- The collected coffee cherries are spread in thin layers for drying in the sun - concrete terraces or so-called African beds are used for this, which are raised and thus allow better air flow, which of course speeds up the drying process.
- During drying, the cherries must be turned and aerated regularly to prevent the development of mold and unwanted fermentation.
- The dried cherries are mechanically cleaned - the skin and flesh are separated from the grain
Honey coffee processing
The honey coffee processing method is a combination of both methods - dry and washed. When this method works well, the resulting coffee taste is very complex. Other subcategories are known within this coffee processing: yellow, red, gold, black or also white honey. The undeniable advantage of the Honey method is its low consumption of the amount of water used for coffee processing.
What influences the final taste of coffee the most, apart from the region, the climate during cultivation and the variety, is its processing. With the Honey method, two basic factors depend on processing. The first is the amount of pulp and slime left on the grain. The second decisive factor influencing the quality is the length of the drying and the solar intensity during it.
The Honey method preserves some of the desired taste aspects of dry-processed coffees. They are mainly robust body, sweetness of ripe fruit and low acidity. At the same time, depending on the chosen method (white, yellow, red ...), it retains its original taste properties in coffee, which would be most pronounced when processed by the washed method - freshness, fruitiness and juiciness.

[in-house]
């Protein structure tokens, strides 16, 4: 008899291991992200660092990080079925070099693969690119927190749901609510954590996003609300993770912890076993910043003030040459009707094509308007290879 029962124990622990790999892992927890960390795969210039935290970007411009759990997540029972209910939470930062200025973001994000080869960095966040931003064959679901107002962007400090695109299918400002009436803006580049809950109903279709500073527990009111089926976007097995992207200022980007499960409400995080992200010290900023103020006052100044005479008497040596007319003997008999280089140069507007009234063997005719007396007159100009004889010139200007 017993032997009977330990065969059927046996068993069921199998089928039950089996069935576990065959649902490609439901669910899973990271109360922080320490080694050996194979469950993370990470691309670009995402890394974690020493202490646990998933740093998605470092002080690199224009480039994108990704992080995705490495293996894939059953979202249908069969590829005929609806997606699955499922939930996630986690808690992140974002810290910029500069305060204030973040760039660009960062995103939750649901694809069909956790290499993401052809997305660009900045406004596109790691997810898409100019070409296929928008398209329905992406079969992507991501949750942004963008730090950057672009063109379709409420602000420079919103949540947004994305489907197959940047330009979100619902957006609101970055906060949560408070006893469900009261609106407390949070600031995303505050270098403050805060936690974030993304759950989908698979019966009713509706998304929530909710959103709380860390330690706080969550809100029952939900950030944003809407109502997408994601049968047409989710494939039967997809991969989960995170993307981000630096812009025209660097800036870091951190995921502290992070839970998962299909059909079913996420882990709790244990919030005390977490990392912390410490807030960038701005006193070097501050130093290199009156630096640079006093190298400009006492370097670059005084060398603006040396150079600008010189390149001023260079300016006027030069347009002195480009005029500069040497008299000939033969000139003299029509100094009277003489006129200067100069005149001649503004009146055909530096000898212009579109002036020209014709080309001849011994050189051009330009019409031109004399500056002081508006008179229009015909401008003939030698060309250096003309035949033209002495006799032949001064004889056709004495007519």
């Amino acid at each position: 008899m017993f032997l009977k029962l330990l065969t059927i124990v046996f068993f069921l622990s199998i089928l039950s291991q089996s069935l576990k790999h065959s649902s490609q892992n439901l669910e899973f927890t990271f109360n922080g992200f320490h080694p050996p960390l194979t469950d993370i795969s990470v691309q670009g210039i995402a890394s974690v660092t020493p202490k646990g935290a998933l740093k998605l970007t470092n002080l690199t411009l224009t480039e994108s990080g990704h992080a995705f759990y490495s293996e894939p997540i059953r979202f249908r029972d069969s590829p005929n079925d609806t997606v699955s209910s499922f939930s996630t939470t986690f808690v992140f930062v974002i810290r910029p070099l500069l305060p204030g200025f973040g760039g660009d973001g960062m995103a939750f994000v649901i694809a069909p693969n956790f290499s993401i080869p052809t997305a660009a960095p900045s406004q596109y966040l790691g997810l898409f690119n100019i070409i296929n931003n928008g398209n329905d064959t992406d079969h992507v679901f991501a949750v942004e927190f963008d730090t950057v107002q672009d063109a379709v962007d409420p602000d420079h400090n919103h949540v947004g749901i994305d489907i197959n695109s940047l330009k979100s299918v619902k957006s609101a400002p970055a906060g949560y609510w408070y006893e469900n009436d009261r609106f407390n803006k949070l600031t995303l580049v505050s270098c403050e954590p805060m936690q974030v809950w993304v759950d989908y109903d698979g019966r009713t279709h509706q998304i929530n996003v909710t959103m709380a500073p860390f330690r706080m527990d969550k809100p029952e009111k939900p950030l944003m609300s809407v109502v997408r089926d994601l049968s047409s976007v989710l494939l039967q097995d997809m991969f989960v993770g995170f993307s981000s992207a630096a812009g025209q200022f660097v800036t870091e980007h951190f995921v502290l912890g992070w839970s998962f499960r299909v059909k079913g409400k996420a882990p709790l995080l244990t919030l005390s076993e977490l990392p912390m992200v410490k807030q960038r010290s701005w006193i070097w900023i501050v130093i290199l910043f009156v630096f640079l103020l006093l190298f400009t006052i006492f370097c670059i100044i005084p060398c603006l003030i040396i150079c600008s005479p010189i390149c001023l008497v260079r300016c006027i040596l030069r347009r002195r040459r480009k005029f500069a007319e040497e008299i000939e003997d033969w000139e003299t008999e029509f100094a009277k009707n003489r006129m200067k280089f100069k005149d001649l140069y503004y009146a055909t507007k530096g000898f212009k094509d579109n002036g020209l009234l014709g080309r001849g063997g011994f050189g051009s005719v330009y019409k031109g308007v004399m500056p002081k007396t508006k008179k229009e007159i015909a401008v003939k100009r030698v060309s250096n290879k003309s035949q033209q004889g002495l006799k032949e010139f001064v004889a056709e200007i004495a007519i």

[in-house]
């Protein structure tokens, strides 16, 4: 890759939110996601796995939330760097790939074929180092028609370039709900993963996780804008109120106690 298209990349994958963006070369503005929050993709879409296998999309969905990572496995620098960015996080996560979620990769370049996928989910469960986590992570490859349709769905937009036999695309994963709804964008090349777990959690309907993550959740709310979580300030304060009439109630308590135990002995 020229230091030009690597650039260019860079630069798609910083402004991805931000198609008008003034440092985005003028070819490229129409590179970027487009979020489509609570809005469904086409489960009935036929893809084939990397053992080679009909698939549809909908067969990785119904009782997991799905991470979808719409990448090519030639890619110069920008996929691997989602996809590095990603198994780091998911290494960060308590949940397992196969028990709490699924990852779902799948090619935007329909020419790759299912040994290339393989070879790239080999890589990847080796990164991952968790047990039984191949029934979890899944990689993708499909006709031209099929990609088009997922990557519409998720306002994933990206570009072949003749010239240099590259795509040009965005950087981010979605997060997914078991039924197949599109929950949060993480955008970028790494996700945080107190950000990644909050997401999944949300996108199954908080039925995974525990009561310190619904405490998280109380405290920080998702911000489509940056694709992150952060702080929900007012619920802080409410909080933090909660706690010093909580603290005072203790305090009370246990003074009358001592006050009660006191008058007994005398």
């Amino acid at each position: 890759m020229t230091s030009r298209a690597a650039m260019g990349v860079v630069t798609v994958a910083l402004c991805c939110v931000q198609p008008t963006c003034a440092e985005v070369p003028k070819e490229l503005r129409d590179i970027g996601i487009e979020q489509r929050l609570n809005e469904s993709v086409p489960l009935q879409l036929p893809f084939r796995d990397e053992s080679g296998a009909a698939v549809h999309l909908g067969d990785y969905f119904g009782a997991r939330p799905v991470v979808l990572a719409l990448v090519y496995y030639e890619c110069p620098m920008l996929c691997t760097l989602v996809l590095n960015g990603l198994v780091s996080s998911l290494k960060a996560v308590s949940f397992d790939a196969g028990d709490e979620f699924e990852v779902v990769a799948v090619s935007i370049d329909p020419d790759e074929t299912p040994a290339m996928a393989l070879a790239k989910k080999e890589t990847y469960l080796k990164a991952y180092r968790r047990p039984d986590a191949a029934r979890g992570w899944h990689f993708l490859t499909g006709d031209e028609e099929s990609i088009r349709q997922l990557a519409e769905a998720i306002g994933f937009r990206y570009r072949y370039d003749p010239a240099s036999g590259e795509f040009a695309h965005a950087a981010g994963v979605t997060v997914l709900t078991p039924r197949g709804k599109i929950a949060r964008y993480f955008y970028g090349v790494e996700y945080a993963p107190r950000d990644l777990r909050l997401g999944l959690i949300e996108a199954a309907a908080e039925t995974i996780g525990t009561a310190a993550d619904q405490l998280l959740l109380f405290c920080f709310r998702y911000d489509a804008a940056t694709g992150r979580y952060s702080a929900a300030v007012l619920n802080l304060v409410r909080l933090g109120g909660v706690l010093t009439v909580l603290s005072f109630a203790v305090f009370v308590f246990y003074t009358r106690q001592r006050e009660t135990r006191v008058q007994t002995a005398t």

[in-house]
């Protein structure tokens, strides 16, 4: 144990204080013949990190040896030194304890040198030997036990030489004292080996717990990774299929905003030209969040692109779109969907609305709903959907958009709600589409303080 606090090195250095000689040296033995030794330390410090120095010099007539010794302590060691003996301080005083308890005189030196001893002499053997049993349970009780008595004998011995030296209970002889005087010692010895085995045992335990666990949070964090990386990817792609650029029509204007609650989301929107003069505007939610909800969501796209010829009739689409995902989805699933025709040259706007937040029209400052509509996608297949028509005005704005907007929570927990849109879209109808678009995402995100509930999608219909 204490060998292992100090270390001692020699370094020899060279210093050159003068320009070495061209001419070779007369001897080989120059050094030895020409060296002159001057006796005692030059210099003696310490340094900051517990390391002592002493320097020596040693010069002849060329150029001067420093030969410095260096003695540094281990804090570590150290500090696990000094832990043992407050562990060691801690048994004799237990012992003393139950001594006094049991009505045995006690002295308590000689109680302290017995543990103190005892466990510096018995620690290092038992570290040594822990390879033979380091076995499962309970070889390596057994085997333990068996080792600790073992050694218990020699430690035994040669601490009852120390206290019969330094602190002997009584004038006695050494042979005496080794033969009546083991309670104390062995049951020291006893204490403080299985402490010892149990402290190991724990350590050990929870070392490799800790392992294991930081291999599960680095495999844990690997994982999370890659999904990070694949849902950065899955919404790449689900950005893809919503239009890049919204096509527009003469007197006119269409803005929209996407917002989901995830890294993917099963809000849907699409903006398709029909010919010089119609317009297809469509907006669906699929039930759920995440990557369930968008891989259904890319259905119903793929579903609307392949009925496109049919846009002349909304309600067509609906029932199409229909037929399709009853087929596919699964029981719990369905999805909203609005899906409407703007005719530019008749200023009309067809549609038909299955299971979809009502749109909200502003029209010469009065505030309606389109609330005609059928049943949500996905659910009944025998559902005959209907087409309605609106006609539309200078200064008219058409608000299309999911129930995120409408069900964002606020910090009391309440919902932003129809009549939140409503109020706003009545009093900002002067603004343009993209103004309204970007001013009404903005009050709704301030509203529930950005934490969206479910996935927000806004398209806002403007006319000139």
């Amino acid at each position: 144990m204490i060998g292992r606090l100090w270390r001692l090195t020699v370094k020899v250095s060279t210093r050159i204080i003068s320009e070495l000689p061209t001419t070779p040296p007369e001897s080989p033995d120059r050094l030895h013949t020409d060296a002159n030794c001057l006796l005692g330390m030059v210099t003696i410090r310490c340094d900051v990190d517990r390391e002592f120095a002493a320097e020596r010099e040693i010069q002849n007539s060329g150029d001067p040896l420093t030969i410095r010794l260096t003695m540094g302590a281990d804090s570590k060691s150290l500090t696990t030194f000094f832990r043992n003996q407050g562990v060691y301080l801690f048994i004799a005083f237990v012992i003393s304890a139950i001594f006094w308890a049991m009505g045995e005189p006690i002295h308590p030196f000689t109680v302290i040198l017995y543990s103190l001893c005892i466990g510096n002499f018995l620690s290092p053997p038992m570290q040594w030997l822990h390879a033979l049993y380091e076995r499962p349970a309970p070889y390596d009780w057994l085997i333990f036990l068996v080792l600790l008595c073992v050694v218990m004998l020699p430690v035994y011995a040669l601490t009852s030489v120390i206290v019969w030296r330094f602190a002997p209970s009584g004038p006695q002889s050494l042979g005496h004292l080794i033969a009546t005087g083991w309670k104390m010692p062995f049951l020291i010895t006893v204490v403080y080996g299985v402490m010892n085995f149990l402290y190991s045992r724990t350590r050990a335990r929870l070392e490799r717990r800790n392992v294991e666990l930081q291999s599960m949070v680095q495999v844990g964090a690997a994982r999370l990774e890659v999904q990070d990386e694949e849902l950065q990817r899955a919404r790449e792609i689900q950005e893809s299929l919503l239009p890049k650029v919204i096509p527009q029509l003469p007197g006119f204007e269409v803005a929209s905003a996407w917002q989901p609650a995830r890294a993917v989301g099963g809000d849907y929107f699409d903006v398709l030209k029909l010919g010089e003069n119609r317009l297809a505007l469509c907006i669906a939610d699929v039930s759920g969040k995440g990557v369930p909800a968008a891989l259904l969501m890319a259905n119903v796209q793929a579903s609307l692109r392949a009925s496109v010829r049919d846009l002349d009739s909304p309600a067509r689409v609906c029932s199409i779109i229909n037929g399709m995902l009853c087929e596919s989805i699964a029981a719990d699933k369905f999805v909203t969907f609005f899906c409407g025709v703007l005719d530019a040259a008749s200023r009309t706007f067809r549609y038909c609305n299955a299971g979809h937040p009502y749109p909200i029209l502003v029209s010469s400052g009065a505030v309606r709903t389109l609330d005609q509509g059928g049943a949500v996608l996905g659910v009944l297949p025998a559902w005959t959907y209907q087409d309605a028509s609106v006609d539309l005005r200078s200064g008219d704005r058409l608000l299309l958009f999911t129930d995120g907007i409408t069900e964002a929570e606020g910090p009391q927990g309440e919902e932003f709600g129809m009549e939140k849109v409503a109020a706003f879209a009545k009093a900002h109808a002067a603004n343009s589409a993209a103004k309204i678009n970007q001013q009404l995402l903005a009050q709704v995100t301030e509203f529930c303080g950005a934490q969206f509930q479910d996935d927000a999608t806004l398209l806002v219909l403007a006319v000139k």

Basically, this means that the more pulp and juice (slime) is left on the grain, the closer the coffee is to natural coffees and the less close they are to washed coffees. This method speeds up the time the grains dry. This reduces the risk of mold development. The grains need to be aerated very well. There must be no excessive fermentation that takes place in this process at the same time as the coffee is dried. Prefermented tones in coffee are not entirely desirable. If there are too many, they may not be perceived positively. The greater risk that coffee will be re-fermented is with coffees that have a higher percentage of pulp and juice left on the grain. Inadequate coffee care can degrade the entire harvest.